Greening the Ghetto


I was first turned on to Majora Carter when I discovered her TEDTalk. As an activist from a troubled urban setting, she witnessed first hand how civic decision-making negatively impacted the health and safety of the poorest of the poor, and set out to do something about it. Far from looking for benevolence or hand-outs from the powers-that-be, she was looking instead for allies. People and organizations who were enlightened enough to realize that they didn’t need to “do for” people in oppressed areas as much as they needed to “do with” them. Because the people not only have their own stories to tell about their lives as they are now, but have insights to possible solutions that would put them back on the path towards their dream: living in safe, friendly and productive neighborhoods.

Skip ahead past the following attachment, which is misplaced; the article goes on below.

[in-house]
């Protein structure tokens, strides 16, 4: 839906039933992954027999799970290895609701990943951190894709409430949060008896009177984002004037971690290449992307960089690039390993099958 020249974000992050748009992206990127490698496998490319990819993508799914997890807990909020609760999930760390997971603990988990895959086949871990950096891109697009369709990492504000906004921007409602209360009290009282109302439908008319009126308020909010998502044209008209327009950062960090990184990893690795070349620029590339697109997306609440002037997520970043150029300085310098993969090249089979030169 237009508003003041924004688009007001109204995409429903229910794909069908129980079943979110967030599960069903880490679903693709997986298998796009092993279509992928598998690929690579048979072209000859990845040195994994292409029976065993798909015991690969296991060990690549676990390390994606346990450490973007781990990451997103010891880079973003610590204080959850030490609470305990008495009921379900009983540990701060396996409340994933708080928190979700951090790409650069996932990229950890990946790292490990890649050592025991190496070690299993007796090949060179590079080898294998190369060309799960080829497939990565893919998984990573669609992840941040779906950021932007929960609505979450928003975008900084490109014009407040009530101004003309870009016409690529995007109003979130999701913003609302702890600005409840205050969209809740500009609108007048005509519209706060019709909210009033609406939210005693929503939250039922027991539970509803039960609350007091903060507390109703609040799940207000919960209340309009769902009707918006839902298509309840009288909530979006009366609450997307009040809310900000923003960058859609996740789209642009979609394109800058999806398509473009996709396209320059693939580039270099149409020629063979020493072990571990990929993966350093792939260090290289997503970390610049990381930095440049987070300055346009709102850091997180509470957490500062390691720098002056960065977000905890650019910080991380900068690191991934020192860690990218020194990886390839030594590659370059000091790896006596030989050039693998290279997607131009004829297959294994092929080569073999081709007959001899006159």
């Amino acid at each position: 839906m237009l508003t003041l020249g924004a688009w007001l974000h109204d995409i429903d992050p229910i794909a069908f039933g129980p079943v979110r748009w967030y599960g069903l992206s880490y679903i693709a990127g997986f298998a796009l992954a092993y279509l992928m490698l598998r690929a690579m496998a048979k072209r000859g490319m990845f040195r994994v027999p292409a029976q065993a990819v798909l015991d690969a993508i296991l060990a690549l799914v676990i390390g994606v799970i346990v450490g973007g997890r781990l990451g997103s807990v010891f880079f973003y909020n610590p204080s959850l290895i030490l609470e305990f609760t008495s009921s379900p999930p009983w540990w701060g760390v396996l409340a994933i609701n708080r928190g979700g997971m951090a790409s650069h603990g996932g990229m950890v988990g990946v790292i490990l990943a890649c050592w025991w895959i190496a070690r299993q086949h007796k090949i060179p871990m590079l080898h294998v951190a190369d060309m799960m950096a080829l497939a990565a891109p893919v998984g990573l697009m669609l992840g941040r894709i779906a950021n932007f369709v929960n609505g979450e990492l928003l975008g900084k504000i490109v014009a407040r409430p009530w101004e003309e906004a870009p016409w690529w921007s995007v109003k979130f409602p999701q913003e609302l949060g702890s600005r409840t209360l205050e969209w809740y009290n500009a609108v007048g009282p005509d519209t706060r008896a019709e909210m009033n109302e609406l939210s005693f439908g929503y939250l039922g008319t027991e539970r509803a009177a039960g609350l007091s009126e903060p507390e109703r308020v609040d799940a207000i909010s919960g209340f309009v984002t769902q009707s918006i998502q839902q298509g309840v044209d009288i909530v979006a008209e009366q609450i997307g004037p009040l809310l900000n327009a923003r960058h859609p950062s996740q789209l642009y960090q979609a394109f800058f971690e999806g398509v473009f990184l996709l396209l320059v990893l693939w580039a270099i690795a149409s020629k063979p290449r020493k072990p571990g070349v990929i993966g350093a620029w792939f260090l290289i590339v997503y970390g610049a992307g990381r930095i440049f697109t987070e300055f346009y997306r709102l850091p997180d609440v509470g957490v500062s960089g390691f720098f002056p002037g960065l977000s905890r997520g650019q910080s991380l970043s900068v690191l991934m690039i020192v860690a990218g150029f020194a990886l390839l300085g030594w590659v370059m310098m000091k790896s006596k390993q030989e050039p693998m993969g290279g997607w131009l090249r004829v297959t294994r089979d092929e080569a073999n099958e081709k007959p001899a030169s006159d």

Advertisements

Leave a comment

Filed under Retreats, This & That

Leave a Reply

Fill in your details below or click an icon to log in:

WordPress.com Logo

You are commenting using your WordPress.com account. Log Out / Change )

Twitter picture

You are commenting using your Twitter account. Log Out / Change )

Facebook photo

You are commenting using your Facebook account. Log Out / Change )

Google+ photo

You are commenting using your Google+ account. Log Out / Change )

Connecting to %s